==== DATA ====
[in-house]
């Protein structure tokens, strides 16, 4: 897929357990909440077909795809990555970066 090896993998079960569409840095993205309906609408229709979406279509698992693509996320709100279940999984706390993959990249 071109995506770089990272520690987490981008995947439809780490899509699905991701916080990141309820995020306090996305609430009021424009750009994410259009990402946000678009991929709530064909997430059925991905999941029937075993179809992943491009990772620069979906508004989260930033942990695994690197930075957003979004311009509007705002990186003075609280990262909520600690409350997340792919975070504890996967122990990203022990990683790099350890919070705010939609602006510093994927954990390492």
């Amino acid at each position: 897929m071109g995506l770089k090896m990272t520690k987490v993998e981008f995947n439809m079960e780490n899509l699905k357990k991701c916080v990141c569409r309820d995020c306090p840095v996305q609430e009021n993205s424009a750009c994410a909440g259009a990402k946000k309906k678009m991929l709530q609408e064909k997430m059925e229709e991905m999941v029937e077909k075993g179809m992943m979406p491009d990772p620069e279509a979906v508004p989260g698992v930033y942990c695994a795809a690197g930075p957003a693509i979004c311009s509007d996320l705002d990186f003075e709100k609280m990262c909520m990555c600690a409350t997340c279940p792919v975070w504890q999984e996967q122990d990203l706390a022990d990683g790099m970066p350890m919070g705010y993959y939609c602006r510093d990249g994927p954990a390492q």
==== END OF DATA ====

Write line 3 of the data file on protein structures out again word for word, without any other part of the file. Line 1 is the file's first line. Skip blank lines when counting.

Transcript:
């Amino acid at each position: 897929m071109g995506l770089k090896m990272t520690k987490v993998e981008f995947n439809m079960e780490n899509l699905k357990k991701c916080v990141c569409r309820d995020c306090p840095v996305q609430e009021n993205s424009a750009c994410a909440g259009a990402k946000k309906k678009m991929l709530q609408e064909k997430m059925e229709e991905m999941v029937e077909k075993g179809m992943m979406p491009d990772p620069e279509a979906v508004p989260g698992v930033y942990c695994a795809a690197g930075p957003a693509i979004c311009s509007d996320l705002d990186f003075e709100k609280m990262c909520m990555c600690a409350t997340c279940p792919v975070w504890q999984e996967q122990d990203l706390a022990d990683g790099m970066p350890m919070g705010y993959y939609c602006r510093d990249g994927p954990a390492q």